NFL veteran Ryan “RK” Russell has penned a powerful message in support of trans kids amid a waves of legislation targeting transgender student athletes.
The former Dallas Cowboys and Tampa Bay Buccaneers player argued in an essay for The Guardian that sport is “one of the strongest conduits to help show society what it is capable of when we come together”. But he said it had to be “used for the better of all of us” – not as a way to exclude a section of humanity.
Russell, who came out as bisexual in 2019, shared that he found “family, support, love and encouragement in sports, teammate, coaches and competition”. He argued that trans children “can’t even pick up a ball without legislation telling them they don’t belong”.
This lack of opportunity for trans kids to play sports means they are losing the “potential to be great athletes”, he wrote, or “at the very least, find love and joy in sports”.
“Being born Black, queer, trans or of any marginalised community puts you behind the starting line of any race, even when you might need that love and community more than we imagine,” Russell said.
Russell said his NFL peers all needed “someone to give them a shot”, or “they would have never made it”.
“Trans kids need this too,” he continued. “They need to be treated like kids like they are worthy of the opportunity to play, to find love and community on the field.
“Everyone is worthy of this.”
Russell said sports teach children about “hard work, value, determination” and “introduces us to the notion of a team that feels like a family”. It also “allows everyone to feel connected to a common goal”, he said.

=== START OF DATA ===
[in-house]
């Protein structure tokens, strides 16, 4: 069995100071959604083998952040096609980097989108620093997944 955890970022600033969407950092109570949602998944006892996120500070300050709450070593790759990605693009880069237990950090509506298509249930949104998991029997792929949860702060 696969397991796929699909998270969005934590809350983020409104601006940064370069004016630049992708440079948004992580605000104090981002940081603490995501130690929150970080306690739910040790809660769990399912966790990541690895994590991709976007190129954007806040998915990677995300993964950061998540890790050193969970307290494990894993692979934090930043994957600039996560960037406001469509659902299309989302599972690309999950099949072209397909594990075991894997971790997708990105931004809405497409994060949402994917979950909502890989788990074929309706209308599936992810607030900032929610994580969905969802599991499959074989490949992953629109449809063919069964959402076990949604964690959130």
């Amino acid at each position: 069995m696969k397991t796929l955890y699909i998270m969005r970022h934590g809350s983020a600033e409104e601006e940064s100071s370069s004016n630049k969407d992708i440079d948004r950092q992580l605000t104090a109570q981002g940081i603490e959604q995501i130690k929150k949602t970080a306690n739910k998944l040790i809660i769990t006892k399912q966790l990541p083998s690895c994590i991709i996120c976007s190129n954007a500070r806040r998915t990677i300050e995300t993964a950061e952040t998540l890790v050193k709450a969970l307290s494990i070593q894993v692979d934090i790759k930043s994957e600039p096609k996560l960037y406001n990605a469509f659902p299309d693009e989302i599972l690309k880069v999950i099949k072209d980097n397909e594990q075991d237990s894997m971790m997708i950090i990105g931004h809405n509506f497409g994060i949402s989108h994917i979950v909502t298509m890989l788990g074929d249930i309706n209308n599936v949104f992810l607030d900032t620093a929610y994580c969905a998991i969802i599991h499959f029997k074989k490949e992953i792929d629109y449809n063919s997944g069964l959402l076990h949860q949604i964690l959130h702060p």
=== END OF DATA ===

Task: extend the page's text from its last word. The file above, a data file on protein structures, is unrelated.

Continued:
“Isn’t it important for trans children more than most to feel the belonging of a team, especially when society is questioning if they belong at all?” Russell asked.
He called on athletes to stand up against the “more than 200 anti-trans bills” currently making their way through state legislatures and dismantle the narrative that bans on trans athletes will “protect” cisgender girls and women. Russell said the bills are an “attack”, and athletes – and people in general – “need to defend ourselves”, “our trans youth” and “equality”.
“Don’t let anyone use the games that we love for hate,” Russell said. “Don’t let them distract from what’s really going on.”
Russell is the latest sporting hero to speak out against attempts to exclude trans athletes.
Rapinoe and lesbian sporting icon Billie Jean King were also among 176 current and former athletes in women’s sports who signed an amicus brief urging courts to toss out a bill that prevented trans girls from taking part in sports in Idaho. Other prominent signatories included Becky Sauerbrunn, Candace Parker, Meghan Duggan, Layshia Clarendon and Katie Sowers.
WWE stars Mickie James and Gabbi Tuft have also come out swinging for trans rights. Tuft, who came out as trans earlier this year, said legislation “banning transgender children participating in sports will be a death sentence to some“. She implored lawmakers to “let the kids play”.
James, who has won six WWE women’s championship titles, artfully dismantled internet trolls who came after her when she said Arizona “can leave” after the state banned trans kids from sports.